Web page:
ISBER Best Practices

2012 best practices for repositories collectionstorageretrieval, and distribution of biological materials for research international society for biological and environmental repositories.

Introduction: The availability of high quality biological and environmental specimens for research purposes requires the development of standardized methods for collection, long-term storageretrieval and distribution of specimens that will enable their future use.

View full article here


Development of the ISBER Best Practices for Repositories: Collection, Storage, Retrieval and Distribution of Biological Materials for Research.

Campbell LDBetsou FGarcia DLGiri JGPitt KEPugh RSSexton KCSkubitz APSomiari SB.

View information here

ISBER Working Group

Human biospecimen researchexperimental protocol and quality control tools.

Betsou FBarnes RBurke TCoppola DDesouza YEliason JGlazer BHorsfall DKleeberger CLehmann SPrasad ASkubitz ASomiari SGunter E[International Society for Biological and Environmental Repositories (ISBER) Working Group on Biospecimen Science].

View the full article here


Standard preanalytical coding for biospecimens: review and implementation of the Sample PREanalytical Code (SPREC).

Lehmann SGuadagni FMoore HAshton GBarnes MBenson EClements JKoppandi ICoppola DDemiroglu SYDeSouza YDe Wilde ADuker JEliason JGlazer BHarding KJeon JPKessler JKokkat TNanni UShea KSkubitz ASomiari STybring GGunter EBetsou FInternational Society for Biological and Environmental Repositories (ISBER) Working Group on Biospecimen Science.

Abstract: The first version of the Standard PREanalytical Code (SPREC) was developed in 2009 by the International Society for Biological and Environmental Repositories (ISBER) Biospecimen Science Working Group to facilitate documentation and communication of the most important preanalytical quality parameters of different types of biospecimens used for research. This same Working Group has now updated the SPREC to version 2.0, presented here, so that it contains more options to allow for recent technological developments. Existing elements have been fine tuned. An interface to the Biospecimen Reporting for Improved Study Quality (BRISQ) has been defined, and informatics solutions for SPREC implementation have been developed. A glossary with SPREC-related definitions has also been added.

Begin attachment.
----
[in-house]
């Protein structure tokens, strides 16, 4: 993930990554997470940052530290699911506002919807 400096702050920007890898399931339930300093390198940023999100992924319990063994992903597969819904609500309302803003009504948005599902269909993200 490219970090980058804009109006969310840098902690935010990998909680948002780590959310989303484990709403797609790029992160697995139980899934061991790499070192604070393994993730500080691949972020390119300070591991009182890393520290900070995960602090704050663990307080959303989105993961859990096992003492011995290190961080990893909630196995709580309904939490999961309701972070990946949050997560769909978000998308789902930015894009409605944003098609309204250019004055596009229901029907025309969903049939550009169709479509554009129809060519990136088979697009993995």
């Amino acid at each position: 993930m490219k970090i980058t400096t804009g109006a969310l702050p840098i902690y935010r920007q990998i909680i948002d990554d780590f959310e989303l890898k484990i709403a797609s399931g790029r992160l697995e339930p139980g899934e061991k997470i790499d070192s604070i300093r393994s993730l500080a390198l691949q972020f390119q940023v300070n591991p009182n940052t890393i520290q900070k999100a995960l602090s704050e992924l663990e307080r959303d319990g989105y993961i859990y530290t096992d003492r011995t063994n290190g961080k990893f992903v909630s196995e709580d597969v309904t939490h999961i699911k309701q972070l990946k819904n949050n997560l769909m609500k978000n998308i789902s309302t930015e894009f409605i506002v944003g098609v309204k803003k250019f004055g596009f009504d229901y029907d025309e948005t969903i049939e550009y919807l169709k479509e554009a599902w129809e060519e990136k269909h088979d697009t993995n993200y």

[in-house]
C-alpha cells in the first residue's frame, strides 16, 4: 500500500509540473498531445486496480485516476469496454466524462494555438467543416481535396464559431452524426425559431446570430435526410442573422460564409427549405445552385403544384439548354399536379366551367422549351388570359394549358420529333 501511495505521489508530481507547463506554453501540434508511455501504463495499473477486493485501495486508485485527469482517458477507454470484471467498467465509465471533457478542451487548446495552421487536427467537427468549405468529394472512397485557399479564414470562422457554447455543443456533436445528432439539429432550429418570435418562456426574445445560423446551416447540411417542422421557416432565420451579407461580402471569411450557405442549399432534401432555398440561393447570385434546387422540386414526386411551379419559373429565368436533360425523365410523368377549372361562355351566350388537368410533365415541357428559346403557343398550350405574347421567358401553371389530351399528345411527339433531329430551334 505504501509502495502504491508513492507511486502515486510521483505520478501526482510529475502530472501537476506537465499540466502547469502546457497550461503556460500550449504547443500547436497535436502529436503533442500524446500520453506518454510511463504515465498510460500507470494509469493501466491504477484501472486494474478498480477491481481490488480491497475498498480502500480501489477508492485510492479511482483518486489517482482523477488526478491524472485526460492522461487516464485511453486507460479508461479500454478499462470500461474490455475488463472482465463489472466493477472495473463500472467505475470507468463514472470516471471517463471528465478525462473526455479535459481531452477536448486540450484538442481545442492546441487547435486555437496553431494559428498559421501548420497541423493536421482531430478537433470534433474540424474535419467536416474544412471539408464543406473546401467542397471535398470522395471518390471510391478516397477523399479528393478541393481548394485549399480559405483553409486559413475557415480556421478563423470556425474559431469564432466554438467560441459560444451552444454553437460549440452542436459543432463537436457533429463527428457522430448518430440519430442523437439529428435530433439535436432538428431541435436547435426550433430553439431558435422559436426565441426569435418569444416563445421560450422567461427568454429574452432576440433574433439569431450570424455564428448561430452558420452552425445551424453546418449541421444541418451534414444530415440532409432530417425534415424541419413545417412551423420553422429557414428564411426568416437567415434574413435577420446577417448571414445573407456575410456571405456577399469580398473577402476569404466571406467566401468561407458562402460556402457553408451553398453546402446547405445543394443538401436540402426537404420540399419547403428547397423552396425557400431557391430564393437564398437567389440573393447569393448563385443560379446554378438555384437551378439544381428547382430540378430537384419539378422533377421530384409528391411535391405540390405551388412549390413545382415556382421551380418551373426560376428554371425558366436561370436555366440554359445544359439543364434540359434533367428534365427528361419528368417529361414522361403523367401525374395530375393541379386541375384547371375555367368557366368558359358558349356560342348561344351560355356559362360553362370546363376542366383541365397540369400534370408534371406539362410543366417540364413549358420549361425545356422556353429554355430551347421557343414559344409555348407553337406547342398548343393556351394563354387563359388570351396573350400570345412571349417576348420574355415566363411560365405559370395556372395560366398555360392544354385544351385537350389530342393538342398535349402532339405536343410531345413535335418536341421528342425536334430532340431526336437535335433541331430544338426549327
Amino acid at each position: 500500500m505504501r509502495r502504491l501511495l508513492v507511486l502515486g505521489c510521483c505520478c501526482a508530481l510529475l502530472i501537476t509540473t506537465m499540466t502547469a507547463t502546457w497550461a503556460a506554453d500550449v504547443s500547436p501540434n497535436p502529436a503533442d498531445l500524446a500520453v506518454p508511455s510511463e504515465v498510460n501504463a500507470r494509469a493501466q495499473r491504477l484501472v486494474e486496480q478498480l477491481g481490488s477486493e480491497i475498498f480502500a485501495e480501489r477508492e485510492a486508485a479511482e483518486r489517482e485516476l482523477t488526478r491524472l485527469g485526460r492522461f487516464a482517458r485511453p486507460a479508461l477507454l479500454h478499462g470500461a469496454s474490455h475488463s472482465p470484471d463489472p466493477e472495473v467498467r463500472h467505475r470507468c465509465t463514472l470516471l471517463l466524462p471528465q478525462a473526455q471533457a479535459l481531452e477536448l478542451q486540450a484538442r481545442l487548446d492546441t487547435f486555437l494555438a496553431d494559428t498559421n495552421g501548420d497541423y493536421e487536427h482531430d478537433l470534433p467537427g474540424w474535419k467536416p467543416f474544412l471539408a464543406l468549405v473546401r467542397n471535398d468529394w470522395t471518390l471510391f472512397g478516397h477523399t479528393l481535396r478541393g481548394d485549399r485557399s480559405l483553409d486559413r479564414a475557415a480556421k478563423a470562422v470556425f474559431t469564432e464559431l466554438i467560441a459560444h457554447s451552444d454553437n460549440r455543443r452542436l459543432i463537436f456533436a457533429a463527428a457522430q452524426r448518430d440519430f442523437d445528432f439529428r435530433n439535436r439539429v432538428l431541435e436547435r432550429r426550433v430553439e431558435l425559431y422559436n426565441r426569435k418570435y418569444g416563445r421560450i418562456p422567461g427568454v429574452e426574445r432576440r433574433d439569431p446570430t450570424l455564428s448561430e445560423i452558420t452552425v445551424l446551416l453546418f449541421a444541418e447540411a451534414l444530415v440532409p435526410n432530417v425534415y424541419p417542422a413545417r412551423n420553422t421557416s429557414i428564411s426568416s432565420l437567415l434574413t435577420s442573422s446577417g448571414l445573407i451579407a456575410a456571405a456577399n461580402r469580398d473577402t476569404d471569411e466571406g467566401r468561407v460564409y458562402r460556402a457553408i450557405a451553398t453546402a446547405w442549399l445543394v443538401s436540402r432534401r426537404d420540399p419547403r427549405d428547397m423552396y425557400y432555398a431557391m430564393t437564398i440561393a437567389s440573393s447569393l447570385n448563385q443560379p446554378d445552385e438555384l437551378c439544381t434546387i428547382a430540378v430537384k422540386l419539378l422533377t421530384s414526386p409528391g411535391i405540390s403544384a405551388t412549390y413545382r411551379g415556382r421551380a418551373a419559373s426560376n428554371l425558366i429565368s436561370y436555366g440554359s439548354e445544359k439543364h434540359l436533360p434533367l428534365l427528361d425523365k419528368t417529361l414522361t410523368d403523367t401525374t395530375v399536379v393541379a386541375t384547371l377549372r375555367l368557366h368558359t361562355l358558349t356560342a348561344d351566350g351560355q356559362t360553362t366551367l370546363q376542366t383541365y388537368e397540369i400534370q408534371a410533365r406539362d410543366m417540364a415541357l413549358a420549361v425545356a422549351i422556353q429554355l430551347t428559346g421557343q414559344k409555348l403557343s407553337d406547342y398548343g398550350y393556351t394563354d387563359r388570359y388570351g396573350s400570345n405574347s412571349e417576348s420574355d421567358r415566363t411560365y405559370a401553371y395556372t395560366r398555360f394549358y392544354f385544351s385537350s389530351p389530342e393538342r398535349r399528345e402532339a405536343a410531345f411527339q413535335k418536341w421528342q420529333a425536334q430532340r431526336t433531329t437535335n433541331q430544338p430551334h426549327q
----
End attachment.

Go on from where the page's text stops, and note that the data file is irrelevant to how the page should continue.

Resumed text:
View full article here


Identification of evidence-based biospecimen quality-control tools: a report of the International Society for Biological and Environmental Repositories (ISBER) Biospecimen Science Working Group.

Betsou FGunter EClements JDeSouza YGoddard KAGuadagni FYan WSkubitz ASomiari SYeadon TChuaqui R.

AbstractControl of biospecimen quality that is linked to processing is one of the goals of biospecimen science. Consensus is lacking, however, regarding optimal sample quality-control (QC) tools (ie, markers and assays). The aim of this review was to identify QC tools, both for fluid and solid-tissue samples, based on a comprehensive and critical literature review. The most readily applicable tools are those with a known threshold for the preanalytical variation and a known reference range for the QC analyte. Only a few meaningful markers were identified that meet these criteria, such as CD40L for assessing serum exposure at high temperatures and VEGF for assessing serum freeze-thawing. To fully assess biospecimen quality, multiple QC markers are needed. Here we present the most promising biospecimen QC tools that were identified.

View the full article here.

Research Projects

Meet the Team

Facilities at UMN

Facilities at UMN

Research Funding Support

Research Funding Support

Funding for the OCEDP has been provided by:

National Institutes of Health / National Cancer Institute

Department of Defense Congressionally Directed Medical Research Programs

Minnesota Ovarian Cancer Alliance 

Cancurables Foundation

Charlene's Light 

University of Minnesota

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Contact Us

Contact Us

Contact the Director:

Amy P.N. Skubitz, Ph.D.
Professor, Department of Laboratory Medicine and Pathology
Adjunct Professor, Dept Obstetrics, Gynecology, and Women's Health
University of Minnesota
MMC 395
420 Delaware Street, S.E.
Minneapolis, MN  55455
skubi002@umn.edu